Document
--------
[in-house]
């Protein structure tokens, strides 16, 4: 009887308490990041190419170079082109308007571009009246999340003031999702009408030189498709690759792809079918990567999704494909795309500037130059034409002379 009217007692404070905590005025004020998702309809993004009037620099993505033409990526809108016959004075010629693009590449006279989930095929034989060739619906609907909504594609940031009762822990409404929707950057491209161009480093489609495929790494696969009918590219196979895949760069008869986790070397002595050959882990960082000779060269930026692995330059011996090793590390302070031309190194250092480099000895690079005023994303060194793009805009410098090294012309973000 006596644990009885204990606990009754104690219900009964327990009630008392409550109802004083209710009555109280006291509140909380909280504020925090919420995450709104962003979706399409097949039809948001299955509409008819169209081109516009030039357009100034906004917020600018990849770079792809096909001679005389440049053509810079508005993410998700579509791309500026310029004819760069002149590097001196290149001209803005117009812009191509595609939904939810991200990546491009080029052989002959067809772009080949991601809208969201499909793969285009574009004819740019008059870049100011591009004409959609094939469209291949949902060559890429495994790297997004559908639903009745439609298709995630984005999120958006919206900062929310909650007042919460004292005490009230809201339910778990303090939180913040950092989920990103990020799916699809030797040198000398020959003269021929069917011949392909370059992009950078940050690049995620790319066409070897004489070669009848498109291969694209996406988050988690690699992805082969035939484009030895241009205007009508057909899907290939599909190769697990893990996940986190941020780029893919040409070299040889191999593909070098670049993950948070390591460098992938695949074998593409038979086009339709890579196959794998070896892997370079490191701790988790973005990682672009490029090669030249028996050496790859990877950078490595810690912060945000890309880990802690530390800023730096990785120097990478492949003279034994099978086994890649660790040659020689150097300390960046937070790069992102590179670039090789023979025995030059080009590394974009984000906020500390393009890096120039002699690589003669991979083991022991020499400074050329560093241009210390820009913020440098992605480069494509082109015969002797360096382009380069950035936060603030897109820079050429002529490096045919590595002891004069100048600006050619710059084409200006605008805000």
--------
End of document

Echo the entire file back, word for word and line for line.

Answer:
[in-house]
């Protein structure tokens, strides 16, 4: 009887308490990041190419170079082109308007571009009246999340003031999702009408030189498709690759792809079918990567999704494909795309500037130059034409002379 009217007692404070905590005025004020998702309809993004009037620099993505033409990526809108016959004075010629693009590449006279989930095929034989060739619906609907909504594609940031009762822990409404929707950057491209161009480093489609495929790494696969009918590219196979895949760069008869986790070397002595050959882990960082000779060269930026692995330059011996090793590390302070031309190194250092480099000895690079005023994303060194793009805009410098090294012309973000 006596644990009885204990606990009754104690219900009964327990009630008392409550109802004083209710009555109280006291509140909380909280504020925090919420995450709104962003979706399409097949039809948001299955509409008819169209081109516009030039357009100034906004917020600018990849770079792809096909001679005389440049053509810079508005993410998700579509791309500026310029004819760069002149590097001196290149001209803005117009812009191509595609939904939810991200990546491009080029052989002959067809772009080949991601809208969201499909793969285009574009004819740019008059870049100011591009004409959609094939469209291949949902060559890429495994790297997004559908639903009745439609298709995630984005999120958006919206900062929310909650007042919460004292005490009230809201339910778990303090939180913040950092989920990103990020799916699809030797040198000398020959003269021929069917011949392909370059992009950078940050690049995620790319066409070897004489070669009848498109291969694209996406988050988690690699992805082969035939484009030895241009205007009508057909899907290939599909190769697990893990996940986190941020780029893919040409070299040889191999593909070098670049993950948070390591460098992938695949074998593409038979086009339709890579196959794998070896892997370079490191701790988790973005990682672009490029090669030249028996050496790859990877950078490595810690912060945000890309880990802690530390800023730096990785120097990478492949003279034994099978086994890649660790040659020689150097300390960046937070790069992102590179670039090789023979025995030059080009590394974009984000906020500390393009890096120039002699690589003669991979083991022991020499400074050329560093241009210390820009913020440098992605480069494509082109015969002797360096382009380069950035936060603030897109820079050429002529490096045919590595002891004069100048600006050619710059084409200006605008805000």